Each year, the US Department of State’s Bureau of Educational and Cultural Affairs organizes short-term visits to the United States for current and emerging foreign leaders through their International Visitor Leadership Program (IVLP). Nearly 5,000 leaders from around the world participate in the program annually, experiencing the US and cultivating relationships with their American counterparts.
In March, SIS professors Patrick Hakizimana and Barbara Wien facilitated an IVLP exchange which took place virtually. Nineteen African community leaders who focus on countering violent extremism in their countries took part in the virtual visit and were introduced to US programs that counter violent extremism. The leaders represented communities in Senegal, Burkina Faso, Chad, Guinea, Niger, Benin, Morocco, Kenya, Mozambique, Ethiopia, Tanzania, Nigeria, and Uganda.
Sharing Different Practices for Countering Violent Extremism
One of the leaders, Khadidiatou Sidibe, is a program manager at Partners West Africa Senegal, a nongovernmental organization dedicated to enhancing citizens’ participation and improving security governance in Senegal and other countries in West Africa. In Senegal, much of the work surrounding countering violent extremism is preventative, and through the exchange, Sidibe learned different practices that could be used toward such prevention.
“Throughout this program, there were several practices that would be applicable in Senegal that could be efficient for preventing violent extremism,” says Sidibe. “Among these practices, there’s the involvement of community leaders, young people, women, religious leaders, Muslims, Christians—also the creation of a synergy of actions between the stakeholders.”
She also highlights practices like building religious tolerance among very young children, building capacity for defense and security forces to fight violent extremism, raising awareness about the issue, and creating a culture of empathy.
Professor Hakizimana experienced conflict firsthand as a native of Rwanda who was displaced within the Democratic Republic of Congo (DRC) due to the Rwandan genocide and DRC civil war of the mid and late 1990s. He also emphasizes that a culture of empathy is critical when it comes to addressing violent extremism.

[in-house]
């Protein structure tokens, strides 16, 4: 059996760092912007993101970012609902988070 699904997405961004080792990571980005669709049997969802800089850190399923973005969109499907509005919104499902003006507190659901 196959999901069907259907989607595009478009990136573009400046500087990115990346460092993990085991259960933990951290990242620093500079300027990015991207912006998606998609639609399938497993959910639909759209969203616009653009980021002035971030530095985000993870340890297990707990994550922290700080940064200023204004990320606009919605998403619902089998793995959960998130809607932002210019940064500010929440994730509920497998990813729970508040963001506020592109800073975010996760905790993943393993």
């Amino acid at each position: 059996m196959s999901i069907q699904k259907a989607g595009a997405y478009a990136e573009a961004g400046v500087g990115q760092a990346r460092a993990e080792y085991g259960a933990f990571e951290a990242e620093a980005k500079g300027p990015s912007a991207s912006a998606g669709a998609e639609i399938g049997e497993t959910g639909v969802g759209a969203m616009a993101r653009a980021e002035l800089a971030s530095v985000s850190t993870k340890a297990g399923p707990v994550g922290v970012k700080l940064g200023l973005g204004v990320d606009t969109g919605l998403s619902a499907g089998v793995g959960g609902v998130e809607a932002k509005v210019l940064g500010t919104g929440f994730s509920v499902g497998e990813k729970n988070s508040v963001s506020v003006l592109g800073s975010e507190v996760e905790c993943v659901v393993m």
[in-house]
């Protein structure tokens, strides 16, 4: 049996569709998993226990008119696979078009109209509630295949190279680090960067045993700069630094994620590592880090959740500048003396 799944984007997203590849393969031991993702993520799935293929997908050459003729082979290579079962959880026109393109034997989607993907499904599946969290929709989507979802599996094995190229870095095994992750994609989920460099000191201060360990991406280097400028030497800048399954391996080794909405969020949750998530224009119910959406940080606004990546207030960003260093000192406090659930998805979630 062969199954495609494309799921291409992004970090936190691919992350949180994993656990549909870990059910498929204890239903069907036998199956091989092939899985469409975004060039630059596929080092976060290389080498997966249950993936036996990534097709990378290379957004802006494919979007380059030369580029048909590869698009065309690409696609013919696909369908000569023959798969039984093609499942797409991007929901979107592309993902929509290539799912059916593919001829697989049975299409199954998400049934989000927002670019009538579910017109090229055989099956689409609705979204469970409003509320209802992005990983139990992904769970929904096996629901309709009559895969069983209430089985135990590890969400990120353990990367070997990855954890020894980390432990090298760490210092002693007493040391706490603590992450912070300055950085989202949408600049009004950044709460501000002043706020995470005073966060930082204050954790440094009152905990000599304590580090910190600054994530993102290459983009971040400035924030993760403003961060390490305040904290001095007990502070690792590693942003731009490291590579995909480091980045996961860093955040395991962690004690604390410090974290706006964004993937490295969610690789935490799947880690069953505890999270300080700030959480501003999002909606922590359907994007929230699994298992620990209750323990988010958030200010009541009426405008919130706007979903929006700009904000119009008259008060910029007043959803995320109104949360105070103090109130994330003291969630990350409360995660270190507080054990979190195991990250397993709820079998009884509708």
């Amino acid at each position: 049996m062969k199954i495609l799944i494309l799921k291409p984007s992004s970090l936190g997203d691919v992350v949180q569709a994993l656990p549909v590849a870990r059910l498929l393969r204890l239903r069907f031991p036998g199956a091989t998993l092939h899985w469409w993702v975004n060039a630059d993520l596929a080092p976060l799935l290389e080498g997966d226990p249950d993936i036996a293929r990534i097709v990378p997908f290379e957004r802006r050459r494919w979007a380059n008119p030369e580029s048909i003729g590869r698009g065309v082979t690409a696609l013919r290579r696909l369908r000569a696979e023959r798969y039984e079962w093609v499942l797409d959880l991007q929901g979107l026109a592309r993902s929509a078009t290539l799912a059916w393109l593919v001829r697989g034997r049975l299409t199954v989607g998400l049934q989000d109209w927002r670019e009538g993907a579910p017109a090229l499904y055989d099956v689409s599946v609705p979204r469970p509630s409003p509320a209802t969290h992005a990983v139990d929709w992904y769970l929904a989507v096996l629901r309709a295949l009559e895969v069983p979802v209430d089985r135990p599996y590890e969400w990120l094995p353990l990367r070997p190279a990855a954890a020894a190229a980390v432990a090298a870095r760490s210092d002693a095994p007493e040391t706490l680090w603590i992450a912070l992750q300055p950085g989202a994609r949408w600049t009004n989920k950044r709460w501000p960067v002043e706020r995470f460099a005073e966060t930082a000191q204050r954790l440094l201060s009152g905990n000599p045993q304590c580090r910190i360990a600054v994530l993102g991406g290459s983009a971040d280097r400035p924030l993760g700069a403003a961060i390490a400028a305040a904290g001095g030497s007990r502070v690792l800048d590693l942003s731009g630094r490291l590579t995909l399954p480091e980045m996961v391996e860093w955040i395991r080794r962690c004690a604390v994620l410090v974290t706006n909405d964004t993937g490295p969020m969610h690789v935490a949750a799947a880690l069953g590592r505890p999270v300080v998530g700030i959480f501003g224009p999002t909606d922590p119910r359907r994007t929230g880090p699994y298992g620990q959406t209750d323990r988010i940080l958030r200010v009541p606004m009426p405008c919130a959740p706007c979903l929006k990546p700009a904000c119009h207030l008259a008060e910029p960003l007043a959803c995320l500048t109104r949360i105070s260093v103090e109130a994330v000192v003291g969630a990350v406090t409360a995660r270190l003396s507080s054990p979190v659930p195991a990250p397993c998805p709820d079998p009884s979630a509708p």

“One question that I asked the leaders to think about is ‘Who is left out?’ Many of those who would become extremists do so because they’re searching for social solidarity, a sense of belonging,” says Hakizimana. “We see young Africans being radicalized because they don’t feel like they belong or their opinions don’t matter. It’s helpful to think about how those young people can feel more included.”
Experiencing the US Virtually
During the four-week visit, the leaders virtually met with Americans involved in various US programs that counter violent extremism at the federal, state, and local levels. Discussions revolved around how different sectors of American society collaborate to resist violent extremism as well as what community-based approaches to this issue look like in the US.
“These programs enabled us to look at and enrich our own strategies toward fighting violent extremism. Even though the experience was virtual, it really helped re-inspire us in this ambitious fight to counter extremist violence in our countries,” says Sidibe.
During the IVLP, participants also gained more knowledge about US culture through a presentation on federalism and virtual visits to Washington, DC, and other places in the US: “We also virtually visited Americans in Wisconsin and Los Angeles, who shared their culinary habits with us as well as what their everyday lives were like,” says Sidibe. “These activities gave this program an original touch, and we even got to know our interpreters, who we don’t usually interact with.”
Building Relationships and Collaboration
As co-facilitators, Hakizimana and Wien aimed to help the leaders reflect on what they learned over the course of the virtual visit. They hoped that the program would encourage the participating leaders to collaborate with one another when working toward countering violent extremism in the future.
“Some positive outcomes of this program are: if there is cooperation among the leaders, if there are relationships built, and a sharing of best practices,” says Hakizimana. “If the leaders come out of this continuing to draw on this spirit of collaboration, in learning from each other—that would be a success.”
Networking was one of the most valuable aspects of the program in Sidibe’s view: “This prestigious program has enabled us to get to know other colleagues who are in this fight with us. Meeting colleagues who really take this to heart, who are the young leaders fighting violent extremism among all these nationalities—that was a really nourishing experience. Sharing our various experiences, the contacts that we made in the informal contexts of the visit as well as the WhatsApp group that was created—all of these are truly vectors that made this program a success.”
Sidibe believes that what the leaders learned from the IVLP will have long-lasting, durable effects on their work and in their countries moving forward.